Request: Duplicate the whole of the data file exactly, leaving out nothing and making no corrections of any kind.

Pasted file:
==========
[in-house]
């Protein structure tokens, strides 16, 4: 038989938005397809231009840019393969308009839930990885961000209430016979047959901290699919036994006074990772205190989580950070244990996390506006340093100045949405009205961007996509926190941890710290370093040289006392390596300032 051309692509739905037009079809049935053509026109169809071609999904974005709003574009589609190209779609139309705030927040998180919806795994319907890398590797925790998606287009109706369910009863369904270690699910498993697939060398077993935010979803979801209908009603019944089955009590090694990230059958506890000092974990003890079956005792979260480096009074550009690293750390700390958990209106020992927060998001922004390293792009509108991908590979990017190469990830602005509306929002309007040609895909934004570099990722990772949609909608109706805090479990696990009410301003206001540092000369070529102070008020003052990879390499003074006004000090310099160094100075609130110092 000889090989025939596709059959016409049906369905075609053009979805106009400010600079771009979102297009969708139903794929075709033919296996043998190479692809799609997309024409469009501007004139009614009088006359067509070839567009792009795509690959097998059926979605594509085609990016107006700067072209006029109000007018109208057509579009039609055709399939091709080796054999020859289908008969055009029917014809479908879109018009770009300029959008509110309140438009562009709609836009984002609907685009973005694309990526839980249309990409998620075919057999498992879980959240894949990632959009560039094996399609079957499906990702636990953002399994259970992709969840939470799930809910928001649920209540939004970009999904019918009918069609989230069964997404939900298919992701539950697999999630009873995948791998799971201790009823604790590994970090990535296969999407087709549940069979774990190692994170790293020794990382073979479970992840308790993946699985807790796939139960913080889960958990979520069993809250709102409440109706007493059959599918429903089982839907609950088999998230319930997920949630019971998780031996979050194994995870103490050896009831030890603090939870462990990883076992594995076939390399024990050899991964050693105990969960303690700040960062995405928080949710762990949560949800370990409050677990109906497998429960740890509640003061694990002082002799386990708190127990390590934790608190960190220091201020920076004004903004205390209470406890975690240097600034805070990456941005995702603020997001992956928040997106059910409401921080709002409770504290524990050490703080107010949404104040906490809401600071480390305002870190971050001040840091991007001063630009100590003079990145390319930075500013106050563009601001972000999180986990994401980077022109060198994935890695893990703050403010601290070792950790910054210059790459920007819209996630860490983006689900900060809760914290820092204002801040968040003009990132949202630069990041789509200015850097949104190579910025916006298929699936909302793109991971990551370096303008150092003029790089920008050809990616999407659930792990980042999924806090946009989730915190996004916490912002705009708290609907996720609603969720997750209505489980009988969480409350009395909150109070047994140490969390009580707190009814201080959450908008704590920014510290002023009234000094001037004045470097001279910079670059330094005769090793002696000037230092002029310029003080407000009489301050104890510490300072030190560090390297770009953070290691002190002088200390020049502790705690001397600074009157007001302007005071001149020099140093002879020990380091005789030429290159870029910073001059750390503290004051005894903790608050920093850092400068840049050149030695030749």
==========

[in-house]
């Protein structure tokens, strides 16, 4: 038989938005397809231009840019393969308009839930990885961000209430016979047959901290699919036994006074990772205190989580950070244990996390506006340093100045949405009205961007996509926190941890710290370093040289006392390596300032 051309692509739905037009079809049935053509026109169809071609999904974005709003574009589609190209779609139309705030927040998180919806795994319907890398590797925790998606287009109706369910009863369904270690699910498993697939060398077993935010979803979801209908009603019944089955009590090694990230059958506890000092974990003890079956005792979260480096009074550009690293750390700390958990209106020992927060998001922004390293792009509108991908590979990017190469990830602005509306929002309007040609895909934004570099990722990772949609909608109706805090479990696990009410301003206001540092000369070529102070008020003052990879390499003074006004000090310099160094100075609130110092 000889090989025939596709059959016409049906369905075609053009979805106009400010600079771009979102297009969708139903794929075709033919296996043998190479692809799609997309024409469009501007004139009614009088006359067509070839567009792009795509690959097998059926979605594509085609990016107006700067072209006029109000007018109208057509579009039609055709399939091709080796054999020859289908008969055009029917014809479908879109018009770009300029959008509110309140438009562009709609836009984002609907685009973005694309990526839980249309990409998620075919057999498992879980959240894949990632959009560039094996399609079957499906990702636990953002399994259970992709969840939470799930809910928001649920209540939004970009999904019918009918069609989230069964997404939900298919992701539950697999999630009873995948791998799971201790009823604790590994970090990535296969999407087709549940069979774990190692994170790293020794990382073979479970992840308790993946699985807790796939139960913080889960958990979520069993809250709102409440109706007493059959599918429903089982839907609950088999998230319930997920949630019971998780031996979050194994995870103490050896009831030890603090939870462990990883076992594995076939390399024990050899991964050693105990969960303690700040960062995405928080949710762990949560949800370990409050677990109906497998429960740890509640003061694990002082002799386990708190127990390590934790608190960190220091201020920076004004903004205390209470406890975690240097600034805070990456941005995702603020997001992956928040997106059910409401921080709002409770504290524990050490703080107010949404104040906490809401600071480390305002870190971050001040840091991007001063630009100590003079990145390319930075500013106050563009601001972000999180986990994401980077022109060198994935890695893990703050403010601290070792950790910054210059790459920007819209996630860490983006689900900060809760914290820092204002801040968040003009990132949202630069990041789509200015850097949104190579910025916006298929699936909302793109991971990551370096303008150092003029790089920008050809990616999407659930792990980042999924806090946009989730915190996004916490912002705009708290609907996720609603969720997750209505489980009988969480409350009395909150109070047994140490969390009580707190009814201080959450908008704590920014510290002023009234000094001037004045470097001279910079670059330094005769090793002696000037230092002029310029003080407000009489301050104890510490300072030190560090390297770009953070290691002190002088200390020049502790705690001397600074009157007001302007005071001149020099140093002879020990380091005789030429290159870029910073001059750390503290004051005894903790608050920093850092400068840049050149030695030749």